Roasting chestnuts and snacking on them straight from the shell isn’t the only way to eat them. They’re also tasty in both sweet and savory dishes, including pastries, soups, and stuffings.

Where To Buy

Although the species remains endangered in the United States, pockets of blight-free American Chestnut trees can be found on family-owned farms nationwide. Still, the majority of the chestnuts you can find in your grocery store are likely imported from Italy, France, and China.

You can usually find fresh chestnuts at your local supermarket and farmers markets. Look for unblemished, glossy exteriors, and should be firm to the touch. They can also be purchased online from nut retailers.

Roasted chestnut meats taste similar to sweet potato but have a distinct flavor all their own.

Roasting Chestnuts At Home (No Open Fire Needed)

Chinese cuisine - Chestnut

Roasting Chestnuts At Home (No Open Fire Needed)

Course Appetizer, Dessert
Cuisine American


  • 1-1/12  lbs. fresh chestnuts in shells


  • Preheat oven to 350°F.
  • Place chestnuts flat side down on a cutting board. Using a paring knife, score an ‘X’ into the rounded side of each nut. Be careful when cutting as the shells are slippery! Be sure you score deep enough to reach the inner layer. You can also use scissors: see how this method is illustrated in the video, below.
  • Place nuts in a bowl of hot water and let sit for 1 minute. (This encourages steaming while cooking, and easier peeling.) Drain and pat dry.
  • Place the chestnuts on a baking sheet, cut side up. Bake at 350°F for 20 to 25 minutes, or until shells begin to curl away from the meat inside.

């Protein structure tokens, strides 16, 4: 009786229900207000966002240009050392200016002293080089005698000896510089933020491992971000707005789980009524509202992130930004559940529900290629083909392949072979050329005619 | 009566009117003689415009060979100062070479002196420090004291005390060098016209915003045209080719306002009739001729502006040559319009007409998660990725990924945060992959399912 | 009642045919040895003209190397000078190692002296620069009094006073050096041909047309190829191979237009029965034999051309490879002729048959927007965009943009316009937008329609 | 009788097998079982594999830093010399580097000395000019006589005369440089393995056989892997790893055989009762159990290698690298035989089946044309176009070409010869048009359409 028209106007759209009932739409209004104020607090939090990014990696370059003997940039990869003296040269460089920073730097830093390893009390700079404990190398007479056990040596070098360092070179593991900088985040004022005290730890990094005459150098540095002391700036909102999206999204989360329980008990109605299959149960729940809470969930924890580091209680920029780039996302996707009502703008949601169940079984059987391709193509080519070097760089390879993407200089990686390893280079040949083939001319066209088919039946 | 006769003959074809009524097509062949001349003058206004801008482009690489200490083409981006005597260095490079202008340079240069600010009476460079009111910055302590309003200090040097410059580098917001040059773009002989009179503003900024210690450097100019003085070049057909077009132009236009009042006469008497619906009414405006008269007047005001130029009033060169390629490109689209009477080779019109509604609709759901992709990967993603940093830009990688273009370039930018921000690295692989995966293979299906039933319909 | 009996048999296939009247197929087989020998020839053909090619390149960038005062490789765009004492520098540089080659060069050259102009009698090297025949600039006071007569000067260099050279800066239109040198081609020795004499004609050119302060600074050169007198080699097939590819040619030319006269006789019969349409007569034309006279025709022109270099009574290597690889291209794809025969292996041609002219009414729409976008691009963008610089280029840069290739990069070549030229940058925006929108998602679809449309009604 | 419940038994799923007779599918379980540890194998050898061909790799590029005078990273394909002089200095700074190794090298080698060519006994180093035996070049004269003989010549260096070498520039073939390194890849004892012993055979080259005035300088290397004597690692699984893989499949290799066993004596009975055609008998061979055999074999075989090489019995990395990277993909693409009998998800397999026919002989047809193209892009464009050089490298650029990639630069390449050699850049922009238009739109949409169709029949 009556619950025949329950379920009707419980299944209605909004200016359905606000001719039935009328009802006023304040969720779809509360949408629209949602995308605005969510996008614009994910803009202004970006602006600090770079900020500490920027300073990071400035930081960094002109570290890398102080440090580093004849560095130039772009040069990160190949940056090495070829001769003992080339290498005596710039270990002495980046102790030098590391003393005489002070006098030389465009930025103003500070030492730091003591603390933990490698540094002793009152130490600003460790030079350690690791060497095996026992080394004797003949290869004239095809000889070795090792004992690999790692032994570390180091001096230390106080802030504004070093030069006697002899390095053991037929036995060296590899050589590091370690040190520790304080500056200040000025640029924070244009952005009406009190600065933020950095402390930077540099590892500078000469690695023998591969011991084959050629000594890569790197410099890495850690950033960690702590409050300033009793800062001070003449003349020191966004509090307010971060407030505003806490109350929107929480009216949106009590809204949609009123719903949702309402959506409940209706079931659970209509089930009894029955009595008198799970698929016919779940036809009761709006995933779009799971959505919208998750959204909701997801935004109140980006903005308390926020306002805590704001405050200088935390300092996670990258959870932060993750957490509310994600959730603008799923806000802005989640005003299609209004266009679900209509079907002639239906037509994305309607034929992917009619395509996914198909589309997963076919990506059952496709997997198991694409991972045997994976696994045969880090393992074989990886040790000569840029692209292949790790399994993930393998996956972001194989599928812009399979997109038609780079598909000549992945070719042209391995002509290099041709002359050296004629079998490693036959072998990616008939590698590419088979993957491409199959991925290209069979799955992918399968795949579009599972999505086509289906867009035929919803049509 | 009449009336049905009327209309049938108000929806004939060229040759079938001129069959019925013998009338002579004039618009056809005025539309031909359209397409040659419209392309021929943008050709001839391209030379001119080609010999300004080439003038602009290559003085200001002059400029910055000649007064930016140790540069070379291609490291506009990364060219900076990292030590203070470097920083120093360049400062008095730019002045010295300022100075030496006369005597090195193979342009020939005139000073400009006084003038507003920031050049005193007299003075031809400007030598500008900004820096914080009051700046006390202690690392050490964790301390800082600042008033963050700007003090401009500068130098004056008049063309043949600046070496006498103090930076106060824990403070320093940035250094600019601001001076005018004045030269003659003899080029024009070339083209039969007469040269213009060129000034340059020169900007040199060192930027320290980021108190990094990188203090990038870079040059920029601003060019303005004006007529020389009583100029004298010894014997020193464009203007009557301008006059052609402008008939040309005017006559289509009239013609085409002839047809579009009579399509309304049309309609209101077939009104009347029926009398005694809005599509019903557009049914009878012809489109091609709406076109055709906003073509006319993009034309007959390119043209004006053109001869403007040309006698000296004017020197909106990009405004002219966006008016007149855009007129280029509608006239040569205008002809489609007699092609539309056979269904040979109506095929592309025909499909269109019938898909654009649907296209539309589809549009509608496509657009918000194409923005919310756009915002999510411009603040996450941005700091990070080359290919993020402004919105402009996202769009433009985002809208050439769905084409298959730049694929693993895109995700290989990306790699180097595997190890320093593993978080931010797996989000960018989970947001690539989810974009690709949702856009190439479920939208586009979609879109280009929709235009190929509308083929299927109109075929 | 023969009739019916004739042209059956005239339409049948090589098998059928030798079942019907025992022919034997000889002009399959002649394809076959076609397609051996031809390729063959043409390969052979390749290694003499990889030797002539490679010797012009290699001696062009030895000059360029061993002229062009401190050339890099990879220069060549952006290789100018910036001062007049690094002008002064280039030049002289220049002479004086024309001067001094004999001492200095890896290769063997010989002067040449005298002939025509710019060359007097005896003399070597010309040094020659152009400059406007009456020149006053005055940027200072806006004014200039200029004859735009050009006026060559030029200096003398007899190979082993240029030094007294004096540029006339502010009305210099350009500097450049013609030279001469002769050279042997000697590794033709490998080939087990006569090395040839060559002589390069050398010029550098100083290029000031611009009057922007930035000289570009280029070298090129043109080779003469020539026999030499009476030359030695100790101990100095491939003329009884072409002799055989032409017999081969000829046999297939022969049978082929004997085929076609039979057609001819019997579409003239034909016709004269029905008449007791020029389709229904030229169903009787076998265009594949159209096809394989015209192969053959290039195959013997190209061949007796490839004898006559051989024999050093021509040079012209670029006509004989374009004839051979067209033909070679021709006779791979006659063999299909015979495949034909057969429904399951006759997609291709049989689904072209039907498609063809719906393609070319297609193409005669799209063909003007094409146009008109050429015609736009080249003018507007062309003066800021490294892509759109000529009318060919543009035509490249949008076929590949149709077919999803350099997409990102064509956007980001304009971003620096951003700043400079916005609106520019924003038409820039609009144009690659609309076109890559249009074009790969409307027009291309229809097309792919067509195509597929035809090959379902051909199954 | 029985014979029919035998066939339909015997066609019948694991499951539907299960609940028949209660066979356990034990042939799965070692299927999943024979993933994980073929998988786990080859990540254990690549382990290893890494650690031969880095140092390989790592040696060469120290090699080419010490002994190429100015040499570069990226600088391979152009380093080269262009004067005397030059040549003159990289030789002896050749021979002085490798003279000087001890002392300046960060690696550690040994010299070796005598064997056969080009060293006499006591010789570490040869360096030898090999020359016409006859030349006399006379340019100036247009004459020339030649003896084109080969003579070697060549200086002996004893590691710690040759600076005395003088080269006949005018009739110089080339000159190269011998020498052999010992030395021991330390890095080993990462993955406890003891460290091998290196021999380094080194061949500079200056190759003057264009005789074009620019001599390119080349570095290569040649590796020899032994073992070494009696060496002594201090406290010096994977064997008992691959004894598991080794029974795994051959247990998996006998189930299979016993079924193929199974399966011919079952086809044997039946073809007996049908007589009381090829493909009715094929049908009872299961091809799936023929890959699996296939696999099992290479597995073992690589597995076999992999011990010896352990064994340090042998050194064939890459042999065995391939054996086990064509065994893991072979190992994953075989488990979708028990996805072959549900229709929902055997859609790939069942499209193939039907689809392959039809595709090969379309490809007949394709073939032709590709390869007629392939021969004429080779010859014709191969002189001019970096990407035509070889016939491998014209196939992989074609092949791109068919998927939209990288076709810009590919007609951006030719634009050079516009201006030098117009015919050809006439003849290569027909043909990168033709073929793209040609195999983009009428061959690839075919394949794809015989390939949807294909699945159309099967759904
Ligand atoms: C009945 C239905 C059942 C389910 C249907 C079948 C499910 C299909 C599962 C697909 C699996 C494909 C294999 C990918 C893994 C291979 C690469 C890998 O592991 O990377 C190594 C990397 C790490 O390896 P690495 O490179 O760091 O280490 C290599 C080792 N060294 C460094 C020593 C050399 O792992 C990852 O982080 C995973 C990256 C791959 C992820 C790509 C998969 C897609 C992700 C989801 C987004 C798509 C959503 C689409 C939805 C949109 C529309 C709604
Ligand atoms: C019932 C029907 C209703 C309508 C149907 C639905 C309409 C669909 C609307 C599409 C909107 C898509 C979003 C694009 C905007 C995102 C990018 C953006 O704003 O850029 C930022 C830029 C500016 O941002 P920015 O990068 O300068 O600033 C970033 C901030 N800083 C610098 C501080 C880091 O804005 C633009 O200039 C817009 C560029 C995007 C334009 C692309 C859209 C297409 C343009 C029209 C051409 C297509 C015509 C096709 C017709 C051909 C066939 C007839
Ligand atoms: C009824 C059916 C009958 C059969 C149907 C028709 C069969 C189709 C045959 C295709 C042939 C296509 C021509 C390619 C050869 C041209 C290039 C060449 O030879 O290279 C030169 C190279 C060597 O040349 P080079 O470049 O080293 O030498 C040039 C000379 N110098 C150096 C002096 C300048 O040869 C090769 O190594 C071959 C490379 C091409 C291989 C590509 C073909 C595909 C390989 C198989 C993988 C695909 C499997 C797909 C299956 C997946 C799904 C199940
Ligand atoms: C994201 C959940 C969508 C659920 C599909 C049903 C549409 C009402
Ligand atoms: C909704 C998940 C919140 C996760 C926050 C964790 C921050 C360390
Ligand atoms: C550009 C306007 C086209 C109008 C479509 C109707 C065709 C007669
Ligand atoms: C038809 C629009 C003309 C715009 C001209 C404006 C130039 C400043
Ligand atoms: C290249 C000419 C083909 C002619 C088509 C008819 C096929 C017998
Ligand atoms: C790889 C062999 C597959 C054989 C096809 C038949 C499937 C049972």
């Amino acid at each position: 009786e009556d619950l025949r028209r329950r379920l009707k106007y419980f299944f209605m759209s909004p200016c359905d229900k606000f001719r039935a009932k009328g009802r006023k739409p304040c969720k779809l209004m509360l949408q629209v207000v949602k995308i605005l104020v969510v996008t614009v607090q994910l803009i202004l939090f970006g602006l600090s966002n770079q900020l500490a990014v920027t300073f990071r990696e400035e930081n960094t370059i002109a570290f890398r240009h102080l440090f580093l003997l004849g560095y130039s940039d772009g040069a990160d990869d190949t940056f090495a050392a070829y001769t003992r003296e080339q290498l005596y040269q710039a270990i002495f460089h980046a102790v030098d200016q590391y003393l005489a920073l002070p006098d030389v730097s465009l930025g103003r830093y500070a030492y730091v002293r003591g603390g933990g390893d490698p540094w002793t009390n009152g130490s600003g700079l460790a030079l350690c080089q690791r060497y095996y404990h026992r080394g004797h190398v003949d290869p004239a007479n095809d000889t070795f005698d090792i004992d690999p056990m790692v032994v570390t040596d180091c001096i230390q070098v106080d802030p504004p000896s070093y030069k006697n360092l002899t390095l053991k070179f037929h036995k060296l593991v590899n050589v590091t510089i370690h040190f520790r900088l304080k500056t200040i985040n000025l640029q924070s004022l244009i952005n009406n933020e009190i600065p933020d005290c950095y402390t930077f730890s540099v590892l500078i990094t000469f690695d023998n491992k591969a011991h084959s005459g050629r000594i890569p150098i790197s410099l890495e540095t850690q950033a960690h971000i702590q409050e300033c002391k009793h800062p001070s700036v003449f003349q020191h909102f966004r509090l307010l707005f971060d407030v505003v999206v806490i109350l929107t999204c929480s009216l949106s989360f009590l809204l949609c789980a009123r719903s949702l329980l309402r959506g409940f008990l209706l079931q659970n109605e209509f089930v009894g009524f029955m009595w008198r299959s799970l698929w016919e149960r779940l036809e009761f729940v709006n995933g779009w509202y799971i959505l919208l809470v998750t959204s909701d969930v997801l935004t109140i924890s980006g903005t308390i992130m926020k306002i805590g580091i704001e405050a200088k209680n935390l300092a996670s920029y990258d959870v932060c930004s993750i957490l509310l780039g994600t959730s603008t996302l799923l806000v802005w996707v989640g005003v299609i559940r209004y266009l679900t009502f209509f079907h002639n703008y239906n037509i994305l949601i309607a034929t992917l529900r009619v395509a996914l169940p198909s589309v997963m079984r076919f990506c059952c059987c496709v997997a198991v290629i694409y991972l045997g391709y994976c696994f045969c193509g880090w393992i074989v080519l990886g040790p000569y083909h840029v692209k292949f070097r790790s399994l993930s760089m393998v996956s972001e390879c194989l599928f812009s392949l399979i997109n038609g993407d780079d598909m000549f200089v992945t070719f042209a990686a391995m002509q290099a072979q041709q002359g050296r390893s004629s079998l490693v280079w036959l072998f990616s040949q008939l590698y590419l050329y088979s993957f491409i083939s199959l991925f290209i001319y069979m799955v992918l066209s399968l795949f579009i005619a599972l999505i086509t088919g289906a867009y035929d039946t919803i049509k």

• Remove chestnuts from oven and wrap them up in a clean tea towel for about 10-15 minutes. Peel the skins off once nuts are cool enough to handle (cold chestnuts don’t peel well). Enjoy with your favorite fireside beverage!
Keyword Roasting Chestnuts

Be sure to also try our recipe for cranberry and chestnut stuffing!

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Tiffany Means

Tiffany Means is a freelance writer and a degreed meteorologist. She specializes in weather forecasting and enjoys making the subject of weather (and the science behind it) more relatable. She currently resides in the Blue Ridge Mountains of North Carolina.

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Thanks, great information about the history of our American chesnuts. Would be great if some of those trees still in existence could be somehow propagated so more could be grown and then we could have our own genuine American chestnuts available. I am printing out this information and recipe, we use chestnuts for our holiday stuffing so good to know easier ways to roast them.


Sounds like work! Now I know why my partner warned me not to buy them raw! Too late they are bought…wish me luck!

Susan Higgins

Good luck! Let us know how they turned out.


Making (roasting chestnuts) is not hard. The hardest part is making the cut into the remaining shell prior to the pre-soak and then the 20-minute roast in the oven. They are really tasty once cooked. Thanks to that blight the price is a bit high to buy (close to $12/lb.)but you only need about a pound.


I discovered an easy way to score the chestnut- Keeping the chestnut on a cutting board (not in your hand) use kitchen scissors instead of a knife! Watch this video: https://youtu.be/vD25ZGaPILo

Susan Higgins

Chris, thank you for finding this video! We’ll add it to the post!